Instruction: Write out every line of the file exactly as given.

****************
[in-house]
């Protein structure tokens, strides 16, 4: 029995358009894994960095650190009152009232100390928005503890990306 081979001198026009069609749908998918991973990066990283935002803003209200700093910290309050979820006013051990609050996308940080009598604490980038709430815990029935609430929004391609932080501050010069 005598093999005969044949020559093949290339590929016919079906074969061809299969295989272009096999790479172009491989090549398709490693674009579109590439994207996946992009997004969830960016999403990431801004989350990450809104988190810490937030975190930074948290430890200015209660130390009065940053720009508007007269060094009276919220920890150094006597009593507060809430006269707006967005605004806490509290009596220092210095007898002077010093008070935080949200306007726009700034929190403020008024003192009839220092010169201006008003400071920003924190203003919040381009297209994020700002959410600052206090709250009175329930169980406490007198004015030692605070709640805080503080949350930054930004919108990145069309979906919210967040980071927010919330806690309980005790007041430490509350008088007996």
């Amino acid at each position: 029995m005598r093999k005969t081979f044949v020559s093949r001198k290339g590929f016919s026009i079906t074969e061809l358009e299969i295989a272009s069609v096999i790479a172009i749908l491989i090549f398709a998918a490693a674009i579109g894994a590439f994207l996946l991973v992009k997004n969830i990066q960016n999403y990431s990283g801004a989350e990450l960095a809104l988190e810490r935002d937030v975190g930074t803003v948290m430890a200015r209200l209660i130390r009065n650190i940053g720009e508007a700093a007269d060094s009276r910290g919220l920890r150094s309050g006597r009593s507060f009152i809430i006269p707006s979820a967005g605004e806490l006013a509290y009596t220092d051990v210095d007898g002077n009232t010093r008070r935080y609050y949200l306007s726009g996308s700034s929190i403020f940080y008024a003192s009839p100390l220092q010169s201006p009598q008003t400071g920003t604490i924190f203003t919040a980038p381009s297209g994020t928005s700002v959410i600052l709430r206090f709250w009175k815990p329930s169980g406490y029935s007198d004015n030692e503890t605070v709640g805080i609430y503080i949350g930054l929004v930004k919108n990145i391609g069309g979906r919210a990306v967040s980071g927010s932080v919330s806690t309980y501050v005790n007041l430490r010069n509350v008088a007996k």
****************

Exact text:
[in-house]
């Protein structure tokens, strides 16, 4: 029995358009894994960095650190009152009232100390928005503890990306 081979001198026009069609749908998918991973990066990283935002803003209200700093910290309050979820006013051990609050996308940080009598604490980038709430815990029935609430929004391609932080501050010069 005598093999005969044949020559093949290339590929016919079906074969061809299969295989272009096999790479172009491989090549398709490693674009579109590439994207996946992009997004969830960016999403990431801004989350990450809104988190810490937030975190930074948290430890200015209660130390009065940053720009508007007269060094009276919220920890150094006597009593507060809430006269707006967005605004806490509290009596220092210095007898002077010093008070935080949200306007726009700034929190403020008024003192009839220092010169201006008003400071920003924190203003919040381009297209994020700002959410600052206090709250009175329930169980406490007198004015030692605070709640805080503080949350930054930004919108990145069309979906919210967040980071927010919330806690309980005790007041430490509350008088007996």
């Amino acid at each position: 029995m005598r093999k005969t081979f044949v020559s093949r001198k290339g590929f016919s026009i079906t074969e061809l358009e299969i295989a272009s069609v096999i790479a172009i749908l491989i090549f398709a998918a490693a674009i579109g894994a590439f994207l996946l991973v992009k997004n969830i990066q960016n999403y990431s990283g801004a989350e990450l960095a809104l988190e810490r935002d937030v975190g930074t803003v948290m430890a200015r209200l209660i130390r009065n650190i940053g720009e508007a700093a007269d060094s009276r910290g919220l920890r150094s309050g006597r009593s507060f009152i809430i006269p707006s979820a967005g605004e806490l006013a509290y009596t220092d051990v210095d007898g002077n009232t010093r008070r935080y609050y949200l306007s726009g996308s700034s929190i403020f940080y008024a003192s009839p100390l220092q010169s201006p009598q008003t400071g920003t604490i924190f203003t919040a980038p381009s297209g994020t928005s700002v959410i600052l709430r206090f709250w009175k815990p329930s169980g406490y029935s007198d004015n030692e503890t605070v709640g805080i609430y503080i949350g930054l929004v930004k919108n990145i391609g069309g979906r919210a990306v967040s980071g927010s932080v919330s806690t309980y501050v005790n007041l430490r010069n509350v008088a007996k």